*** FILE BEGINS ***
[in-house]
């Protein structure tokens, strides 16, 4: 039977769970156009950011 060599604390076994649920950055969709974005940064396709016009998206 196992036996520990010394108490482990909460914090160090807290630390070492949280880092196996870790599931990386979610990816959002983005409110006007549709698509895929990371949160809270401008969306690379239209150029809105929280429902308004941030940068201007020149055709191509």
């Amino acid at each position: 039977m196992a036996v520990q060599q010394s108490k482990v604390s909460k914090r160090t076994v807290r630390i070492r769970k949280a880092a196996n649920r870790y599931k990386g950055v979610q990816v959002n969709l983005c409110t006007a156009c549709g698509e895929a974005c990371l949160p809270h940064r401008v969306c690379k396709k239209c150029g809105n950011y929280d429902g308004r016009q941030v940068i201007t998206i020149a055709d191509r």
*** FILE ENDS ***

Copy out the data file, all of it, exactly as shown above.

[in-house]
């Protein structure tokens, strides 16, 4: 039977769970156009950011 060599604390076994649920950055969709974005940064396709016009998206 196992036996520990010394108490482990909460914090160090807290630390070492949280880092196996870790599931990386979610990816959002983005409110006007549709698509895929990371949160809270401008969306690379239209150029809105929280429902308004941030940068201007020149055709191509």
């Amino acid at each position: 039977m196992a036996v520990q060599q010394s108490k482990v604390s909460k914090r160090t076994v807290r630390i070492r769970k949280a880092a196996n649920r870790y599931k990386g950055v979610q990816v959002n969709l983005c409110t006007a156009c549709g698509e895929a974005c990371l949160p809270h940064r401008v969306c690379k396709k239209c150029g809105n950011y929280d429902g308004r016009q941030v940068i201007t998206i020149a055709d191509r």